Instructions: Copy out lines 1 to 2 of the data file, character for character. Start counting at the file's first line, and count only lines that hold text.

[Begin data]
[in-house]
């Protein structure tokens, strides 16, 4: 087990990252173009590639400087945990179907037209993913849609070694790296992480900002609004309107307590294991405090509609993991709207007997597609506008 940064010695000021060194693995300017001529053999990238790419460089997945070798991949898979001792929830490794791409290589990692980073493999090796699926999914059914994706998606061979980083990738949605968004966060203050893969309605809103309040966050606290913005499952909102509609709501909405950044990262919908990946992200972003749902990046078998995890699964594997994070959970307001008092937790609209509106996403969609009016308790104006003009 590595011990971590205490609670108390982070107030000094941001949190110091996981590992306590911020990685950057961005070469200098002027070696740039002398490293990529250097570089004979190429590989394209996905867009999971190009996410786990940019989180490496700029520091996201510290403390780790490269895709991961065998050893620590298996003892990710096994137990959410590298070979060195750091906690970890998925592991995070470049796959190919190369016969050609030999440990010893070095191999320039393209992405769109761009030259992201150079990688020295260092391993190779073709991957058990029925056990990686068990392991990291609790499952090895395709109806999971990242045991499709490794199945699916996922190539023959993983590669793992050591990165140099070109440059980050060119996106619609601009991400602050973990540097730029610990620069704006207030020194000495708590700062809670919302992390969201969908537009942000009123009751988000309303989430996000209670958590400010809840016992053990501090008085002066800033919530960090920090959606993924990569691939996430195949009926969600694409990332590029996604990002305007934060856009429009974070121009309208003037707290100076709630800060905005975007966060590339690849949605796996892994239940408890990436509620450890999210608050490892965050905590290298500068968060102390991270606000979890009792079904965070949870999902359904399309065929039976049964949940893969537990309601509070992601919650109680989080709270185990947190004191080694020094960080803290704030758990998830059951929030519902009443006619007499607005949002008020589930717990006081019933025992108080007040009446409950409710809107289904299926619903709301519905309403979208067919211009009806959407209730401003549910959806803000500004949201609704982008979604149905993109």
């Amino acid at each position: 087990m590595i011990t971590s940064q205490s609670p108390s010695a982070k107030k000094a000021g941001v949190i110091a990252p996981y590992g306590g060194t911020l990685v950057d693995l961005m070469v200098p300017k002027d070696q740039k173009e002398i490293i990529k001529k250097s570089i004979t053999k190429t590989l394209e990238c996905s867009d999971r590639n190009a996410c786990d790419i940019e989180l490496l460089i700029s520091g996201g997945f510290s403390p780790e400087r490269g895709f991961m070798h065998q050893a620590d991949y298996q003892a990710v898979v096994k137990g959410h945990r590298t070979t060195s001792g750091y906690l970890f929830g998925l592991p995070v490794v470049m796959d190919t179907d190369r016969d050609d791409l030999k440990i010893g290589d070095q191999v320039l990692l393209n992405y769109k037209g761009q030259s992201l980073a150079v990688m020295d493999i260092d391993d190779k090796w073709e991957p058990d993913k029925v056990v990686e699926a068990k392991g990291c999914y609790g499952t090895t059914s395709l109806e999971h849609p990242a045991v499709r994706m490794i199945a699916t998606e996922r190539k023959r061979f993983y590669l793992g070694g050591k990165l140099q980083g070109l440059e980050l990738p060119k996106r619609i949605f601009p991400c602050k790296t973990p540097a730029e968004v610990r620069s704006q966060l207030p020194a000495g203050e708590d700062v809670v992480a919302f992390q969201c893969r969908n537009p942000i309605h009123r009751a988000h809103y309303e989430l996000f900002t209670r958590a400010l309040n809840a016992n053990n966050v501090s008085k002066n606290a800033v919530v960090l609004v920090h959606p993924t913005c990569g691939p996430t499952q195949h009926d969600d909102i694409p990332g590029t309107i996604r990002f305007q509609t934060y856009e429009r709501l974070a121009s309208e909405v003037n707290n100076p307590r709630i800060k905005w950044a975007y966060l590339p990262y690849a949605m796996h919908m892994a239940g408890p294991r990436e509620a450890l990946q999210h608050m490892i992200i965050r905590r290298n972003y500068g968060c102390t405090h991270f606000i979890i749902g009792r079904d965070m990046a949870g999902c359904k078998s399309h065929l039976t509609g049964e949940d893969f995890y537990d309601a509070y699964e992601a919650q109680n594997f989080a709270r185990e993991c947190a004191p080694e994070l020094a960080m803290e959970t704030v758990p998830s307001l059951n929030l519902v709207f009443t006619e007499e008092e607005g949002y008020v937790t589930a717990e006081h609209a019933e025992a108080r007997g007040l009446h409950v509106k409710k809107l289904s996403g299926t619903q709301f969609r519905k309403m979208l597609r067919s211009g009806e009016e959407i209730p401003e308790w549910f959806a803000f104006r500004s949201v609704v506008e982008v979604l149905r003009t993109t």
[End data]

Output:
[in-house]
């Protein structure tokens, strides 16, 4: 087990990252173009590639400087945990179907037209993913849609070694790296992480900002609004309107307590294991405090509609993991709207007997597609506008 940064010695000021060194693995300017001529053999990238790419460089997945070798991949898979001792929830490794791409290589990692980073493999090796699926999914059914994706998606061979980083990738949605968004966060203050893969309605809103309040966050606290913005499952909102509609709501909405950044990262919908990946992200972003749902990046078998995890699964594997994070959970307001008092937790609209509106996403969609009016308790104006003009 590595011990971590205490609670108390982070107030000094941001949190110091996981590992306590911020990685950057961005070469200098002027070696740039002398490293990529250097570089004979190429590989394209996905867009999971190009996410786990940019989180490496700029520091996201510290403390780790490269895709991961065998050893620590298996003892990710096994137990959410590298070979060195750091906690970890998925592991995070470049796959190919190369016969050609030999440990010893070095191999320039393209992405769109761009030259992201150079990688020295260092391993190779073709991957058990029925056990990686068990392991990291609790499952090895395709109806999971990242045991499709490794199945699916996922190539023959993983590669793992050591990165140099070109440059980050060119996106619609601009991400602050973990540097730029610990620069704006207030020194000495708590700062809670919302992390969201969908537009942000009123009751988000309303989430996000209670958590400010809840016992053990501090008085002066800033919530960090920090959606993924990569691939996430195949009926969600694409990332590029996604990002305007934060856009429009974070121009309208003037707290100076709630800060905005975007966060590339690849949605796996892994239940408890990436509620450890999210608050490892965050905590290298500068968060102390991270606000979890009792079904965070949870999902359904399309065929039976049964949940893969537990309601509070992601919650109680989080709270185990947190004191080694020094960080803290704030758990998830059951929030519902009443006619007499607005949002008020589930717990006081019933025992108080007040009446409950409710809107289904299926619903709301519905309403979208067919211009009806959407209730401003549910959806803000500004949201609704982008979604149905993109």